There are a great variety of Pull Ups that one may perform. I would consider The Standard to be an Overhand, Tactical Pull Up. Thumbs over the bar, body straight, clear the bar with your chin well over the bar (men to their Adams Apple) so that your neck can touch the bar. There should be no “kipping” whatsoever, that does not produce strength. The Chin Up version would have the same components except no thumb-less grip is required and your palms face you. Due to the increased involvement of your biceps, this version is a bit easier than the palms facing away Pull Up.
It’s up to you how far you’d like to take your Pull Up training. There are Uneven Pull Ups, Archer,  One Arm Pull Up (Ultimate Display of Strength), Offset, Weighted, Levers to name a few. It’s best to mix them up and be certain to “de-load” your forearms. Practice plenty of Push Ups and Handstand variations as well as exercises to stretch the extensors and flexors of the forearm. Be cautious with loading up too quickly, you want to avoid damage to the connective tissue of your elbows. I would also strongly recommend that you cycle the variations and the volume of your Pull Up practice throughout the year.
There are additional methods to produce strength for your Pull Up. Bent Over Rows with a Kettlebell, Barbell or Dumbbell. The Flexed Arm Hang, with either the Down Under or Standard Pull Up. I will usually incorporate these at the end of my last set. Once I’m at 80-85% of my maximum, I hold the top position of the movement for varying amounts time.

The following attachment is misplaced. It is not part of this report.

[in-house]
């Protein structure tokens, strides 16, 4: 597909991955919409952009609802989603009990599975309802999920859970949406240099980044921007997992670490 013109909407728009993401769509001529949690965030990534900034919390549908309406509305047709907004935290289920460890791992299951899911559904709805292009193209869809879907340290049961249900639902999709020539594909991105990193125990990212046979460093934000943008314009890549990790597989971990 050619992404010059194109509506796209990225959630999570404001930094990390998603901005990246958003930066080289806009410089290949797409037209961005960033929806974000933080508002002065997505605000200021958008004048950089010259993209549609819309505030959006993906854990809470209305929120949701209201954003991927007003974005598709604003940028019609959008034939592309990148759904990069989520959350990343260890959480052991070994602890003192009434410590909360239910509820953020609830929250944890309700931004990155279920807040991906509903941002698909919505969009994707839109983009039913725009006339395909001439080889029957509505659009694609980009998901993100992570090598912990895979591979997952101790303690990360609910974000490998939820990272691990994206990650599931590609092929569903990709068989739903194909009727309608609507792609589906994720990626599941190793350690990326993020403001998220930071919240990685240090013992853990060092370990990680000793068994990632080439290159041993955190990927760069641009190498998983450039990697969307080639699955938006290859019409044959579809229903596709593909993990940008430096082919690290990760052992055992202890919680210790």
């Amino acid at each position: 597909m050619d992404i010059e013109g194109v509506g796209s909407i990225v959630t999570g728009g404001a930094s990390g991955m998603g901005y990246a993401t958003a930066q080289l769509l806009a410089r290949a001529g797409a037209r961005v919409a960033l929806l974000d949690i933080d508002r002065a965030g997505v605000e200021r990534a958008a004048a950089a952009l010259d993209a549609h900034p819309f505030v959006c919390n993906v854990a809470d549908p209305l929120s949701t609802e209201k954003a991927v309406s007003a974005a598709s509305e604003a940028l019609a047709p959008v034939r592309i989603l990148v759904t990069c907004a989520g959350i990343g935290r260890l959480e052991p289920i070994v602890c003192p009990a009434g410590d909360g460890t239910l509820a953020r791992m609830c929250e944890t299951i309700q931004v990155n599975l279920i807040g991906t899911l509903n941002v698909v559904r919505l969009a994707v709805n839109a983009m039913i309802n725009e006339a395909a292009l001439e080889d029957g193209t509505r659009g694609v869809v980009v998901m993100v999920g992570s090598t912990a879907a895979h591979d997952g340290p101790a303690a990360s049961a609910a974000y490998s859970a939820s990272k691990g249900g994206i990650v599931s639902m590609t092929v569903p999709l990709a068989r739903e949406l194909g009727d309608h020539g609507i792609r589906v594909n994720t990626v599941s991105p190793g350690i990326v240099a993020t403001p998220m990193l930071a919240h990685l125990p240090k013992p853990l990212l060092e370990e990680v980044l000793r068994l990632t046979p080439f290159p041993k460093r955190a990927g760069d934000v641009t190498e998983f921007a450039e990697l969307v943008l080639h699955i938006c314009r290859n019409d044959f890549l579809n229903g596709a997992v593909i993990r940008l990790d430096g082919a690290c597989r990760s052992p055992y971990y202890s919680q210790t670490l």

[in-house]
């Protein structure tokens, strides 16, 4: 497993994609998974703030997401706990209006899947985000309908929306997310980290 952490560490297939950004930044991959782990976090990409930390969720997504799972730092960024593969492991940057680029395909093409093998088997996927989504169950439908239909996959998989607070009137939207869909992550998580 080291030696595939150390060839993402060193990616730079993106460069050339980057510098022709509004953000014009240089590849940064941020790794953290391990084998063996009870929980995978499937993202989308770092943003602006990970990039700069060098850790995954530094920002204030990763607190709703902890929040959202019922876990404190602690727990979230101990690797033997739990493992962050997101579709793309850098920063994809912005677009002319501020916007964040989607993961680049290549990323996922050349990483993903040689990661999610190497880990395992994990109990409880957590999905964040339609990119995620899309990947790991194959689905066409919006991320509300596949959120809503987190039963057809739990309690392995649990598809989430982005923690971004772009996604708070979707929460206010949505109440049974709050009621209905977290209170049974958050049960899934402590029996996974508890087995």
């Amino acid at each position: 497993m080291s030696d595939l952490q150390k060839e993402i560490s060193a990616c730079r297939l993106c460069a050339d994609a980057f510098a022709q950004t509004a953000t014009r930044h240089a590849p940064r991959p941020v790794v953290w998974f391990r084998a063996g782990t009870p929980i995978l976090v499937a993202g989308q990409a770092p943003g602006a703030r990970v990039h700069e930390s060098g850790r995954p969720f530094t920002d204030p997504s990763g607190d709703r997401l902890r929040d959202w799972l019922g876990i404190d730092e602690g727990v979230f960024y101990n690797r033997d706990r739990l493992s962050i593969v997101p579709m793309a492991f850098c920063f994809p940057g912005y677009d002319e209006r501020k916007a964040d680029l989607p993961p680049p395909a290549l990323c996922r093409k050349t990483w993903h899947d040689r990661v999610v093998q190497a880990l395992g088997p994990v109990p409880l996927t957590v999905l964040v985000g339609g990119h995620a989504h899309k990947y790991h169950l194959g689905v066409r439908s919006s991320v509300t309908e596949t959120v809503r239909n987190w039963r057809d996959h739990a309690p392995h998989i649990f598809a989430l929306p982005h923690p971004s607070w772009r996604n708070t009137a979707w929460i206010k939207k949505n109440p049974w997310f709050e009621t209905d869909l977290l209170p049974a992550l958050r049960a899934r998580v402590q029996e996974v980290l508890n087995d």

Enjoy your Pull Ups! Have fun incorporating them into your routine.
Strength & Honor
Coach Phil


About Master RKC Phil Ross: Master RKC, 8th Degree Black Belt, Specialist in Bodyweight Strength, PCC and CK-FMS Certified. His name is synonymous with Martial Arts and Fitness. He is known as the area’s Kettlebell King and has successfully competed on the National Level in…  Read more here.




RKC Kettlebell Hinge Analysis

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There are six basic movement patterns : Push, Pull, Squat, Hinge, Carry and Groundwork (i.e. Turkish Get Up, Rolling, etc.).  A thorough understanding and utilization of these movement patterns will make you an exceptional athlete, a better rounded coach or trainer, and will allow you to move and grow old gracefully – which are no easy tasks.  Tens of thousands of words have been written in regard to Pushing, Pulling, and Squatting; of late the Hinge, Carry and Groundwork have started to get some well deserved attention as well.  Among all of the writing there are some real gems of information and guidance as to how to effectively implement the movements and safely execute them.  One area that is referenced a lot, but not clearly defined and explained, is the Hinge.  The Hinge is the basis for most of the Kettlebell techniques as well as the foundation for the barbell Deadlift. While it is being taught and practiced by athletes and clients every day there are still some issues with executing it safely and efficiently.  The following several paragraphs are my attempt to clarify some “gray areas” regarding the Hinge.